History and Stories: Stonehenge
A World Heritage Site, Stonehenge and its surrounding prehistoric monuments remain powerful witnesses to the people of the Neolithic and Bronze Ages who created them.
Stonehenge has inspired people to study and interpret it for centuries, yet many questions remain to be answered – about who built it, when, and why. Find out about its history and mysteries here.
History of Stonehenge
History of Stonehenge
Read a full history of one of the world’s most famous prehistoric monuments, from its origins about 5,000 years ago to the 21st century.
Stonehenge is a masterpiece of engineering. How did Neolithic people build it using only the simple tools and technologies available to them?
100 years of care
In 1918, local barrister Cecil Chubb and his wife, Mary, gifted Stonehenge to the nation. Read our series of blog posts that trace the care and conservation of Stonehenge over 100 years.
Making Connections: Stonehenge in its prehistoric world
At the time of Stonehenge, people connected with others and with the world around them by making and sharing objects. A special exhibition at the Stonehenge visitor centre, curated in partnership with the British Museum, tells the story of these changing prehistoric connections through precious objects of stone, chalk, gold and bronze. The exhibition runs from 12 October 2018 until 21 April 2019.Find out more
Explore the monument
Virtual Tour of Stonehenge
Take an interactive tour of Stonehenge with this 360 degree view from inside the stones, which explores the monument’s key features.
Description of Stonehenge
In the Stonehenge we see today various stones are fallen or missing, making the original plan difficult to understand. This page explains the different elements of the monument.
Plan of Stonehenge
Download this PDF plan of Stonehenge to explore the monument and see how it has developed over time.
Explore the landscape
Explore the Stonehenge Landscape
Use these interactive images to discover what the landscape around Stonehenge has looked like from before the monument was built to the present day.
The Stonehenge World Heritage Site Landscape
Explore this interactive map created by Historic England to find out about the latest in-depth research into the Stonehenge World Heritage Site landscape.
The First World War Stonehenge aerodrome
As they travel from the visitor centre to the stones, few of today’s visitors to Stonehenge realise they are crossing the site of a First World War airfield. Find out more.
Stonehenge Collection Highlights
Hundreds of prehistoric objects from the Stonehenge World Heritage Site are on display at the visitor centre. You can explore ten of them here in detail.
Image Gallery: Set in Stone?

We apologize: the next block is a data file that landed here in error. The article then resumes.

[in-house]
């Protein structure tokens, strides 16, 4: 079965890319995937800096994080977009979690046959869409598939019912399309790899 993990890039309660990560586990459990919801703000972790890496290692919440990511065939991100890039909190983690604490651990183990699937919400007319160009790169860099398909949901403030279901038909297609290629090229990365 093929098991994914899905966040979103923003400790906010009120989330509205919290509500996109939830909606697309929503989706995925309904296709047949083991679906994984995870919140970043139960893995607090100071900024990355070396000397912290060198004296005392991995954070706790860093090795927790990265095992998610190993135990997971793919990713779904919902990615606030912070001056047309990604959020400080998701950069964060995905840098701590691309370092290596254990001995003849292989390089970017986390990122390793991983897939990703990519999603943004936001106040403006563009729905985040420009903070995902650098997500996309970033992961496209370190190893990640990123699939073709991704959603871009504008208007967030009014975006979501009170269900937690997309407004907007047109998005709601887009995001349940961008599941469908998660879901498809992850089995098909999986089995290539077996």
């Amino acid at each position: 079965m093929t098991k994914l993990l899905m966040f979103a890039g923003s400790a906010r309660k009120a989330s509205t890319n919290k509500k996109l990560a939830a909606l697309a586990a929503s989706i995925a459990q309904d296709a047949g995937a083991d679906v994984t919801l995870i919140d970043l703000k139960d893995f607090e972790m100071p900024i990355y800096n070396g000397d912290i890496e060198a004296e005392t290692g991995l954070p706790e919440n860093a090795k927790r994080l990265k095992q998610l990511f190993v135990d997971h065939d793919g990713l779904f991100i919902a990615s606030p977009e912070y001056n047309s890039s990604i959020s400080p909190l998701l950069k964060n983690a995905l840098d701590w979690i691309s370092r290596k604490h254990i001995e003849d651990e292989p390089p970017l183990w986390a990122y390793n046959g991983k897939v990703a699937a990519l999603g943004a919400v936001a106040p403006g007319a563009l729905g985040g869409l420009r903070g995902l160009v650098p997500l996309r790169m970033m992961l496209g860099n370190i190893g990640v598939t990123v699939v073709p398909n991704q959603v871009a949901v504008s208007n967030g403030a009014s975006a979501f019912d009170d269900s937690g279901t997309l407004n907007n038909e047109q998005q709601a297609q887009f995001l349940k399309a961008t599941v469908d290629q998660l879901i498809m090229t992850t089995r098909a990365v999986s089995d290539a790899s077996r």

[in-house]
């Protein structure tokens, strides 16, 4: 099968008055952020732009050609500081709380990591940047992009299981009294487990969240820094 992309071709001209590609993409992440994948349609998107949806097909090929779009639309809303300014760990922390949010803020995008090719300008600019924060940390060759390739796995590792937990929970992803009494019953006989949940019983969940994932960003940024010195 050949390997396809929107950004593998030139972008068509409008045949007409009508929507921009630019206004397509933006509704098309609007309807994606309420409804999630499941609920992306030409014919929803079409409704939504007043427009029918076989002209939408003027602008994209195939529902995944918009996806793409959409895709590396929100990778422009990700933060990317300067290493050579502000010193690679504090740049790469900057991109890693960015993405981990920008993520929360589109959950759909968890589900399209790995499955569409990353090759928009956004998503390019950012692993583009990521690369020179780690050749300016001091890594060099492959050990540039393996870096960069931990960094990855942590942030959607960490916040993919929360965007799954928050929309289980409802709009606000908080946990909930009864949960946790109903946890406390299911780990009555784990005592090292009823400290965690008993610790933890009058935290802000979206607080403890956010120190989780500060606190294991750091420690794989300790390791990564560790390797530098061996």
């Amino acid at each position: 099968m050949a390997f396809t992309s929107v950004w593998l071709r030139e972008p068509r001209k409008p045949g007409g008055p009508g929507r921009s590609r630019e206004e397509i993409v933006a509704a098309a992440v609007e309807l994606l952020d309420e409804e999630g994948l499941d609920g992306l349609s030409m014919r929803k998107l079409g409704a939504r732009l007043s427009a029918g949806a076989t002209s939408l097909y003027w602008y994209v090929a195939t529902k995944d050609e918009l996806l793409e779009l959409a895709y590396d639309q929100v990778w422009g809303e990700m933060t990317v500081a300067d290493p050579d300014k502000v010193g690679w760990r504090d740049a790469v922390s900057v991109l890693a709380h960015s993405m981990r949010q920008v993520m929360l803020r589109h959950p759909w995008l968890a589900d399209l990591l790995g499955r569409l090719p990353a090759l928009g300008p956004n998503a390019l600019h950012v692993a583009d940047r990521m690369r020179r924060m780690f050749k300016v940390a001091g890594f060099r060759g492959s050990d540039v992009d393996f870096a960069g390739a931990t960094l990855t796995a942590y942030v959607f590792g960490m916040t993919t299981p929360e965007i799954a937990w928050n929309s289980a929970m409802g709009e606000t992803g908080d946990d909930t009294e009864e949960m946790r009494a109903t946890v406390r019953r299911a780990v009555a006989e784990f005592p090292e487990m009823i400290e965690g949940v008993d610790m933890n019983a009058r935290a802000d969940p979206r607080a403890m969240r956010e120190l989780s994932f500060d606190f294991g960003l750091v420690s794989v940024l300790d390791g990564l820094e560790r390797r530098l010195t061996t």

How did our ancestors see Stonehenge? These objects tell the story of our changing understanding of the monument, from medieval myths and antiquarian theories to modern archaeology.
Image Gallery: Soldiers at Stonehenge
This image gallery explores the story of how the landscape around Stonehenge and its communities were changed by the First World War.
Image gallery: visitors to Stonehenge
Explore the changing ways in which Stonehenge has been experienced by its many visitors, and its status as a worldwide icon, through historical souvenirs, guidebooks, postcards and photographs.
Why Does Stonehenge Matter?
Stonehenge is a unique prehistoric monument, lying at the centre of an outstandingly rich archaeological landscape. It is an extraordinary source for the study of prehistory.
Research on Stonehenge
Our understanding of Stonehenge is still changing as excavations and modern scientific techniques yield more information. Yet there are many questions about the monument that we have still to answer.
Sources for Stonehenge
There is a vast amount of archaeological information about Stonehenge from the many investigations there, and numerous early sources, as well as a wealth of published and unpublished resources.
Food and Feasting at Stonehenge
Find out what the people who built and used Stonehenge ate, how they cooked and served their food, and the cutting-edge science behind these discoveries.
Buy the guidebook
The guidebook includes a tour and history of the site and its remarkable landscape, with many reconstruction drawings, historic images, maps and plans.
The names used to describe different parts of Stonehenge and its landscape can be confusing. Here you can find explanations for the words used, as well as descriptions of prehistoric periods.
England’s prehistoric monuments
England’s prehistoric monuments span almost four millennia. Discover what they were used for, how and when they were built, and where to find them.
Delve into our history pages to discover more about our sites, how they have changed over time, and who made them what they are today.
Discover more with membership
With English Heritage membership, you can enjoy a full year of free entry to over 400 historic places, including Stonehenge.
12 months’ unlimited access from only £3.83 a month.